Nashorn parser directives

Anthony Vanelverdinghe anthony.vanelverdinghe at
Fri Nov 27 15:50:12 UTC 2015


Recently I filed an issue [1] requesting to "Allow to run shebang script 
with --no-syntax-extensions". This was closed as "Won't Fix" with "Can't 
support because # is an extension." While this is true, I meant to say 
"Allow to run shebang script without allowing any other syntax 
extensions than shebang". Or more generally: allow fine-grained control 
over syntax extensions.

Currently, there are only 2 switches that influence syntax extensions: 
--no-syntax-extensions and -scripting. However, the nature of the 
various extensions is totally disparate: allowing "for each" expressions 
has nothing to do with allowing a shebang. Therefore, it should be 
possible to enable/disable them individually. Additionally, there could 
be a few groups defined: "-scripting" is already one such group, and 
"-mozilla" could be another.

So I would like to be able to specify options such as:
--language=es5 --extensions=scripting,foreach
--language=es6 --extensions=shebang,mozilla
where the "--extensions" option implicitly disables all non-specified 

These options should also be validated:
* warnings should be emitted when the specified language provides an 
alternative for some enabled extension. For example, in ES6, "for of" is 
available as a standard alternative for "for each".
* errors should be emitted when there's an ambiguity. For example, in 
ES6, when "Back-quote exec expressions" are enabled, the statement:
var cmd = `format C:`;
is both ambiguous & potentially disastrous ‎if the author meant it as a 
template literal, while Nashorn interprets it as a command.

The above also demonstrates why more fine-grained control is required: 
certain extensions are obsolete and/or cause ambiguities, while others 
are extremely useful. Even the "Shell script style hash comments" 
extension is too coarse-grained: it should be split into a "shebang" and 
a "hash comment" extension, since there's no good reason to use hash 
comments besides for specifying the shebang. In my opinion, it should be 
possible to run a shebang script with something like "jjs 
--extensions=shebang myscript.js"

Besides more fine-grained control, there should also be a way to specify 
options inside the script, no matter how it's invoked. In my opinion, 
this is very useful because the script author always knows best how a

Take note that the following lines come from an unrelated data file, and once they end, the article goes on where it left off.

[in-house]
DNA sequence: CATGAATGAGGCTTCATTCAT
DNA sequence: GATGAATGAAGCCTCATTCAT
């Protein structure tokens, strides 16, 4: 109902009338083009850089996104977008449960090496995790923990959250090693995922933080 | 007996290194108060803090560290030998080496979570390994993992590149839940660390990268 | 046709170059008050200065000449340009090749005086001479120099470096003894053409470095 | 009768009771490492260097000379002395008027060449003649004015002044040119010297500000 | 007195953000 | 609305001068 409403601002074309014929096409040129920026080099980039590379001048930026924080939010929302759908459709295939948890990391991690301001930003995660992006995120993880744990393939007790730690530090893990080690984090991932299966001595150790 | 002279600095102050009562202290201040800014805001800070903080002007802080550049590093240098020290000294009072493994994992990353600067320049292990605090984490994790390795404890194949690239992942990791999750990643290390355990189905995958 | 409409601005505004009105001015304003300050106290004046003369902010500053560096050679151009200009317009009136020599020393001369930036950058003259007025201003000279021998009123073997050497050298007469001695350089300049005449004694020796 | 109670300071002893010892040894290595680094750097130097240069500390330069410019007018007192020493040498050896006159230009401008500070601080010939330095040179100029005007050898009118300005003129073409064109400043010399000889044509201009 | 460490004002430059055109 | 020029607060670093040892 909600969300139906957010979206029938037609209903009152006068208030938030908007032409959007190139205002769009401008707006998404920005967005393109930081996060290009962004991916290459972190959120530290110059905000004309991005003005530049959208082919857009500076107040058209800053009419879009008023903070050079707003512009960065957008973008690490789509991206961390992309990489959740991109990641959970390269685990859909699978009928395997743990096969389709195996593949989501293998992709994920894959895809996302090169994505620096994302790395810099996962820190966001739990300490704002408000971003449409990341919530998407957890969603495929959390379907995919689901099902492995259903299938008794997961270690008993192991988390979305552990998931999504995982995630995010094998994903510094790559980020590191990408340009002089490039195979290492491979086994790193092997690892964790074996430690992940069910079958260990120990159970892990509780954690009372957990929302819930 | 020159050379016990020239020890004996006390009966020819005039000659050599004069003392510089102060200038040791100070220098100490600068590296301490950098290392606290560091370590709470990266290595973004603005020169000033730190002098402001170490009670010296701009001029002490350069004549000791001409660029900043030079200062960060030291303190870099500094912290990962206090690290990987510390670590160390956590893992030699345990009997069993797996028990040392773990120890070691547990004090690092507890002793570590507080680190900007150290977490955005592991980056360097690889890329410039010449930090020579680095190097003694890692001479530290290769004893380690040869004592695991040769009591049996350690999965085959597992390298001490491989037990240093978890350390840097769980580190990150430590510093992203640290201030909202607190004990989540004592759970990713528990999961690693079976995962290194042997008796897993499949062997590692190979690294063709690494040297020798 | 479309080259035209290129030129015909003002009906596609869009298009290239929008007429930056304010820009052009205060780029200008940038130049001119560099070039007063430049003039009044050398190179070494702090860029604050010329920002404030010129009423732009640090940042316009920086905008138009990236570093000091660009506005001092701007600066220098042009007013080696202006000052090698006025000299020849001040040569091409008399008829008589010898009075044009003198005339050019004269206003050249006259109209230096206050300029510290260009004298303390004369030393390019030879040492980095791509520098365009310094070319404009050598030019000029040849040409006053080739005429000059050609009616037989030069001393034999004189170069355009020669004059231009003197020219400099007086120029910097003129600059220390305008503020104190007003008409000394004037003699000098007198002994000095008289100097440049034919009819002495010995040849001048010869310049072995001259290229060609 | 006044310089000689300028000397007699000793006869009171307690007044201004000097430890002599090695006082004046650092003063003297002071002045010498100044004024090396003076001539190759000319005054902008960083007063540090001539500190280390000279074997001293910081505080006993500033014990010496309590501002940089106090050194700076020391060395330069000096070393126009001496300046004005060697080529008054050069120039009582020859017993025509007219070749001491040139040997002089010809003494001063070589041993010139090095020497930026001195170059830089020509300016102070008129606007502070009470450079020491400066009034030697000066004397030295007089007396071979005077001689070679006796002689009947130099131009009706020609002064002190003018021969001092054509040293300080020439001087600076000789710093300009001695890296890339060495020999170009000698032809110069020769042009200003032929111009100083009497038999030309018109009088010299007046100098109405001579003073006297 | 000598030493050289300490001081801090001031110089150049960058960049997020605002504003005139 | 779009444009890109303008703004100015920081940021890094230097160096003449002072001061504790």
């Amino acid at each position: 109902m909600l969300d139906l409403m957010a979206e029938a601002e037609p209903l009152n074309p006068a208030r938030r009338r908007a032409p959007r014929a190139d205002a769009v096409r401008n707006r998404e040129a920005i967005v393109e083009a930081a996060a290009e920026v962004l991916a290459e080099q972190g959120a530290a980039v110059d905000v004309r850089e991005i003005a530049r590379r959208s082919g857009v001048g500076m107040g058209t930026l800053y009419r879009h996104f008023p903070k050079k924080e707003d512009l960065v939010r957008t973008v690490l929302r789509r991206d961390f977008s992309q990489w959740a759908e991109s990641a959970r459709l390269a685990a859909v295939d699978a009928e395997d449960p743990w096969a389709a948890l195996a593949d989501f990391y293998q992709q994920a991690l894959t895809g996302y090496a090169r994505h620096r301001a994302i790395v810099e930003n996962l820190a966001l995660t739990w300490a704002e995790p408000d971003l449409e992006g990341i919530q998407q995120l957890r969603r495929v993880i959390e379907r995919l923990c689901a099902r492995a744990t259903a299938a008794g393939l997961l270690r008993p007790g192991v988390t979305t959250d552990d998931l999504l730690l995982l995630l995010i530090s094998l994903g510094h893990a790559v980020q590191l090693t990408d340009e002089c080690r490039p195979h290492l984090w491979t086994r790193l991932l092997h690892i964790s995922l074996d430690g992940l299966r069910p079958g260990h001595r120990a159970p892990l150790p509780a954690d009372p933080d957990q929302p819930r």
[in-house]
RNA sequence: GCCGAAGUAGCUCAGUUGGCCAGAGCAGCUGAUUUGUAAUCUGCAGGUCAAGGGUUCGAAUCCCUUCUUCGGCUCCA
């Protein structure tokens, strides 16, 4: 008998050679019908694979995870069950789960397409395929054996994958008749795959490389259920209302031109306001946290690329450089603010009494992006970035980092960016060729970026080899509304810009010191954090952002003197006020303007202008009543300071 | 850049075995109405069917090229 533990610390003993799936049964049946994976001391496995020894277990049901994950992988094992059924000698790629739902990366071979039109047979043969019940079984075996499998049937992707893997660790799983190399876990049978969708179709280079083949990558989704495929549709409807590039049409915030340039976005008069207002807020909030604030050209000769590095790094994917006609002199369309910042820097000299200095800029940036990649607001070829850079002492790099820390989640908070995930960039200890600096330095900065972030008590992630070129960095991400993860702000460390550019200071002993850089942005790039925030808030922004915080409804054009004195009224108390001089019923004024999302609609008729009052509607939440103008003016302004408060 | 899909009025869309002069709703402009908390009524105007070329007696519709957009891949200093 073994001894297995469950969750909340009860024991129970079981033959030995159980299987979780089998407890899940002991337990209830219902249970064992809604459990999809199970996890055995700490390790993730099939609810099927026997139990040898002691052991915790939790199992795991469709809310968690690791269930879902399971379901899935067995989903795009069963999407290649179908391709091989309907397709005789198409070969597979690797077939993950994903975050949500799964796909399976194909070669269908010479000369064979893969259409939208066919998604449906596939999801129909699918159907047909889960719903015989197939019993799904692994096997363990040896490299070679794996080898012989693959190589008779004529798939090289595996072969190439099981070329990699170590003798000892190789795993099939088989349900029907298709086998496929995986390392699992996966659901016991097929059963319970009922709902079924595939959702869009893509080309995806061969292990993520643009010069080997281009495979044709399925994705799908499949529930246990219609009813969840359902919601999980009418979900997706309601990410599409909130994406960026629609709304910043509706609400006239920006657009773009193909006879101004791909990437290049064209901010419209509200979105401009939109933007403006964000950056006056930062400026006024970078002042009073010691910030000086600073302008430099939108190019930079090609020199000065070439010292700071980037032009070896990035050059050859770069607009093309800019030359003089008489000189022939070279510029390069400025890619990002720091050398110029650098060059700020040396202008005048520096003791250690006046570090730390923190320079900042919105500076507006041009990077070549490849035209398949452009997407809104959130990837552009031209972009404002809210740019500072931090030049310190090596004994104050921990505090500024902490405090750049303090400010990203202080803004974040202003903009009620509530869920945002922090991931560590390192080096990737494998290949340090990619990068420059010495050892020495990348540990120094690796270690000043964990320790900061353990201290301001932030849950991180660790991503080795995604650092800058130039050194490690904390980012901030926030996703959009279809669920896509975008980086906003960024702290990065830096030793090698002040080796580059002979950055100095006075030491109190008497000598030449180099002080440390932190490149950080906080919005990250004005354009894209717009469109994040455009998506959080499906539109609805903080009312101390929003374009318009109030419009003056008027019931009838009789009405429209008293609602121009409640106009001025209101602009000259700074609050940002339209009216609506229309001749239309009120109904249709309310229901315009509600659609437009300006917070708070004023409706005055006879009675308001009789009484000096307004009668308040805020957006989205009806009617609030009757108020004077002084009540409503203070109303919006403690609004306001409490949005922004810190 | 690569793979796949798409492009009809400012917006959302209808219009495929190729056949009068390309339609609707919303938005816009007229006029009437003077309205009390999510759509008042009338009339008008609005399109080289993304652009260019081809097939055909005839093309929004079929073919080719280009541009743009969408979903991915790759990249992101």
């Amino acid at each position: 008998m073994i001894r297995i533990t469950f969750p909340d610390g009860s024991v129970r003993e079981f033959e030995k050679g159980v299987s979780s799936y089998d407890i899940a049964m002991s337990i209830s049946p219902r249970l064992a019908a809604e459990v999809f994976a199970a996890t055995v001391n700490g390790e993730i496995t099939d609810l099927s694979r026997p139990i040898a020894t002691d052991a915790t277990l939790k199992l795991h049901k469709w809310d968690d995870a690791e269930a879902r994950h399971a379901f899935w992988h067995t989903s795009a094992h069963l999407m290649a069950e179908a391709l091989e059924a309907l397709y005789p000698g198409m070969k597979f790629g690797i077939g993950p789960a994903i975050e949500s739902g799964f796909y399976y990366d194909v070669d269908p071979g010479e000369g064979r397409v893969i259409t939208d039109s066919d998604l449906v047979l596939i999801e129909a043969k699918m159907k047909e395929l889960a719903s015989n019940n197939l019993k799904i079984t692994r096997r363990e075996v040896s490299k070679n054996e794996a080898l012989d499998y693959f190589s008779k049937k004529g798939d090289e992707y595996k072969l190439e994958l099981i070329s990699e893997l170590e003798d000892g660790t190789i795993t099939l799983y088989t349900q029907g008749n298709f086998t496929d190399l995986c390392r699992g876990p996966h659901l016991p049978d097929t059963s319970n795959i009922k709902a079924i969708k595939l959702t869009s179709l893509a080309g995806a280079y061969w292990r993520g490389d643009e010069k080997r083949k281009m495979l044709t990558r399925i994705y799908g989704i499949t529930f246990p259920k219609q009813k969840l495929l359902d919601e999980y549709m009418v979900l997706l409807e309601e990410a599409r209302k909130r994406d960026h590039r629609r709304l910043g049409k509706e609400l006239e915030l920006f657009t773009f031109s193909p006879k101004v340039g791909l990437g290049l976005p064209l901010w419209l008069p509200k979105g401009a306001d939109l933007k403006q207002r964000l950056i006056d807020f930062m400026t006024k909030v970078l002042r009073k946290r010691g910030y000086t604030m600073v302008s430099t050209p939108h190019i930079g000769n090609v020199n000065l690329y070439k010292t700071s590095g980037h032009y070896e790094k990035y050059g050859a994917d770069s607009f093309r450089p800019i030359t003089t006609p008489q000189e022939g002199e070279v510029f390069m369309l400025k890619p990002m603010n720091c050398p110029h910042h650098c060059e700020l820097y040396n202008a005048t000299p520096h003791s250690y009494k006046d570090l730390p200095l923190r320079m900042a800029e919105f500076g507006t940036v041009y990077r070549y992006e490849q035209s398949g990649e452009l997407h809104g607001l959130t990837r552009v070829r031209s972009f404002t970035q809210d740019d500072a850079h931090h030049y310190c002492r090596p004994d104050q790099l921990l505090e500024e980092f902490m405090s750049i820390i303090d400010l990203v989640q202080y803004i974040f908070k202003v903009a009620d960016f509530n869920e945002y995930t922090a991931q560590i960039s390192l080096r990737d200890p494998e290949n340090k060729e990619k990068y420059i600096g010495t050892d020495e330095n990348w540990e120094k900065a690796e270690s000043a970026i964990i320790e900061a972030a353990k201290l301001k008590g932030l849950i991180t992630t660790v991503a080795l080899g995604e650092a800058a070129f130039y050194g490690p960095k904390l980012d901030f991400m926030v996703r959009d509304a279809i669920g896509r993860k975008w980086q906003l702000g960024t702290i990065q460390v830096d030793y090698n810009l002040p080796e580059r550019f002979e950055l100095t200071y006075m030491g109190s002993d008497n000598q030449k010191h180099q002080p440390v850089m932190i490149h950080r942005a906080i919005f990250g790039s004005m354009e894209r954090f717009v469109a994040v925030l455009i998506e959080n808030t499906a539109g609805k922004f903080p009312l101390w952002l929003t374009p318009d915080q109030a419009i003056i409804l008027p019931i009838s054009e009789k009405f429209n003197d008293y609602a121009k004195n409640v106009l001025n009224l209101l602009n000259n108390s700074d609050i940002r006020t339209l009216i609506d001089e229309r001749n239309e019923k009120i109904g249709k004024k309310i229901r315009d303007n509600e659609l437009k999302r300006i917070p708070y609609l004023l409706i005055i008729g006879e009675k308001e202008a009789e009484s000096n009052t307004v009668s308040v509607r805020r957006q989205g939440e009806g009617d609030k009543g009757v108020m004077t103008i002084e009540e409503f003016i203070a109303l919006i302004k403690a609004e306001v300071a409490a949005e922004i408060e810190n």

script must be interpreted and which extensions were/weren't used.

For example, suppose I wrote the following shell script named "find.js":
//jjs --language=es5 --extensions=execbackquote
print(`grep abc file`);

where library.js is a library written by someone else, in which template 
literals are used (note that "--extensions=" has the same effect as 
//jjs --language=es6 --extensions=
var cmd = `format C:`;

then by being able to specify the necessary parser directives within the 
script, Nashorn would be able to correctly run "find.js" (i.e. without 
executing the `format C:` inside library.js). Personally, I think any 
parser directives such as language version and extensions should always 
be embedded within the script, and I don't really see a need to specify 
them on the command-line. As for implementation: this can be done either by:
* always interpreting the shebang. However, this is not 
* providing a "pure ECMAScript" alternative. For example, if the script 
starts with "//jjs ", then it's interpreted by Nashorn (as in the 
example above). Personally, I prefer this approach.

In summary, I'd like 2 things:
* fine-grained control over extensions, and validation of the 
combination "language + enabled extensions". This could be done by 
introducing a new "--extensions" option, which takes a list of 
extensions & disables all others.
* a way to specify options in pure ECMAScript (i.e. by interpreting a 
comment in a specific format at the beginning of the script) inside the 
script itself, whereby these options are used to load the remainder of 
the script, regardless of any "outside-specified" options.

What's your opinion on this?

Kind regards,


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